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Sunset Music Festival to transform Raymond James Stadium lot into massive nightclub

The last time John Santoro staged an outdoor electronic music festival, in 2007 at St. Petersburg's Vinoy Park, it drew about 5,000 people.

"It was a very localized community," he said of his audience. "I thought it was a good give-back, and I just wanted to do something. I wanted to do festivals."

Oh, how times have changed. When a revived Sunset Music Festival hits Raymond James Stadium on Saturday, organizers are hoping for a crowd of 15,000 — and not just from Tampa Bay, but from Miami, Orlando, Jacksonville, even Georgia and the Carolinas.

"Doing an electronic festival two years ago compared to right now is just two different worlds," said Santoro, an electronic music promoter and owner of the Amphitheatre nightclub in Ybor City.

Indeed, just as the timing of the last Sunset Music Festival may have been less than ideal, the decision to revive it couldn't be savvier. Every major festival in America, from Coachella to Bonnaroo to Lollapalooza, lists at least one DJ among its headliners, such as Skrillex, Justice, Calvin Harris or Avicii. Pretty Lights, the top-billed name at Saturday's event, is coming straight to Tampa from the Sasquatch Festival in Washington.

The ravelike nature of electronic festivals calls for large, unconventional venues, and Santoro said that Raymond James Stadium and the Tampa Sports Authority were eager to work with him. City and Sports Authority officials had some questions — first aid, noise attenuation, keeping festivalgoers hydrated — but on the whole, "they got it right off the bat," Santoro said.

Organized in conjunction with Disco Donnie, which has produced huge festivals like Orlando's Electric Daisy Carnival and the Nocturnal Wonderland in Texas, the festival will have continuous music on three stages in the North lot of RayJay — a mainstage for house, trance and progressive (Pretty Lights, Paul van Dyk); a stage for dubstep and electro (Datsik, Dirtyphonics); and a stage for Florida artists.

Among the artists on that last one: DJ Junior, a.k.a. Santoro's 6-year-old son John Jr.

"The kid is smooth — he has the rhythm," Santoro says. "He practices a couple of hours a day, at least two to three times a week." He even spins at the Amphitheatre.

With kids that young getting into electronic music, it's no wonder Santoro believes the genre will be going strong for the next decade.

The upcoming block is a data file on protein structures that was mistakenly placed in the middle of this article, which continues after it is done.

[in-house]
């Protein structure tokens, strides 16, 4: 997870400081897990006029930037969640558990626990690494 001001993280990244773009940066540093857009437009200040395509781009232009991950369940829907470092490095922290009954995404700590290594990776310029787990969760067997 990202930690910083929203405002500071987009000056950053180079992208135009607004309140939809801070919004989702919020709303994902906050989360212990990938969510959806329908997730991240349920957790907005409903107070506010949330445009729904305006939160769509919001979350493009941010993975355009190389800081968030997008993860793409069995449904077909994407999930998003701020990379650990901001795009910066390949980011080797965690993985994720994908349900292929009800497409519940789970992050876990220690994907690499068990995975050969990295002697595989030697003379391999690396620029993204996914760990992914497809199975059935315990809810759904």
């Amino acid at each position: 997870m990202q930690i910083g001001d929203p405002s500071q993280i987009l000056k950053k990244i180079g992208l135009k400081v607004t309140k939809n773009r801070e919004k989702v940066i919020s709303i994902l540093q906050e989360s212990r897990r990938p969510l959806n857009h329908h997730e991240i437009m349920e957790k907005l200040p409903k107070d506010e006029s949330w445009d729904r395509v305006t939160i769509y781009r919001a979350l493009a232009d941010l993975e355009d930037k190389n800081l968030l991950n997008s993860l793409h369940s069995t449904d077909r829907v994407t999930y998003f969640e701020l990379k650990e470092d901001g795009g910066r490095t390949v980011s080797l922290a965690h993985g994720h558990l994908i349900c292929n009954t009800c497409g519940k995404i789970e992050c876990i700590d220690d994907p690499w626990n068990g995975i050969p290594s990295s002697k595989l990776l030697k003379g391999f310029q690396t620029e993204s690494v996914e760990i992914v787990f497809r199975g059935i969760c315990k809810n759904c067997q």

"I think we're catching it at the right time, because electronic is blowing up more than any other music segmentation right now," he said. "And we're feeling it. Every single show we're doing is, if not sold out, almost sold out. The kids are very excited about this music."

Sunset Music Festival

Pretty Lights, Paul van Dyk, Alesso and Datsik are among the headliners at the electronic music festival, noon to 11 p.m. Saturday in the North Lot of Raymond James Stadium in Tampa. Advance tickets are $55 (the price will increase at the gate), $109 VIP. Parking will be available on the east side of Raymond James Stadium (Himes Avenue) and One Buc Place. For maps, set times and details, see

Who to watch?

To help newbies understand electronic music, John Santoro likens it to wine. The subtle differences in style and variation make it difficult to know what you like until after you've sampled a little bit of everything. Santoro says the Sunset Music Festival will offer just that, so he suggests sampling DJs on all three stages. But if you're still not sure where to start, he offers five suggestions.

Pretty Lights: Expect a dazzling stage show from this Colorado DJ, born Derek Vincent Smith. "Google it, and just see one of his shows, and you'll see," Santoro said. "We don't want to let it out of the bag, but it's going to be impressive. There's not going to be one person looking away from the stage when he goes on."

Paul van Dyk: The iconic trance DJ reaches deep for large crowds. "The music that he lays down for festivals is on another level."

Krafty Kuts: Taking the wine analogy a bit further, Santoro likens this U.K. breaks DJ to a refreshing riesling that's unlike anything else on the menu. "You would definitely hear the difference when Krafty Kuts goes on."

Datsik: Fans of heavy bass and dubstep will pile in for this aggro DJ. "If you're here at the Amphitheatre on a Friday night with dubstep, you have to see Datsik," Santoro said.

Nerd Rage: Santoro is high on Tampa's Devin Spears, a.k.a. dubstep DJ Nerd Rage, a resident at the Amphitheatre's # (Pound) Fridays. Spears has inked a deal with the same talent agency that reps Datsik, Excision and Flux Pavilion. "He's probably going to headline festivals starting next year," Santoro said. "The kid is phenomenal. … I'd say he's on par with everybody in this lineup."

Sunset Music Festival to transform Raymond James Stadium lot into massive nightclub 05/24/12 [Last modified: Thursday, May 24, 2012 12:07pm]
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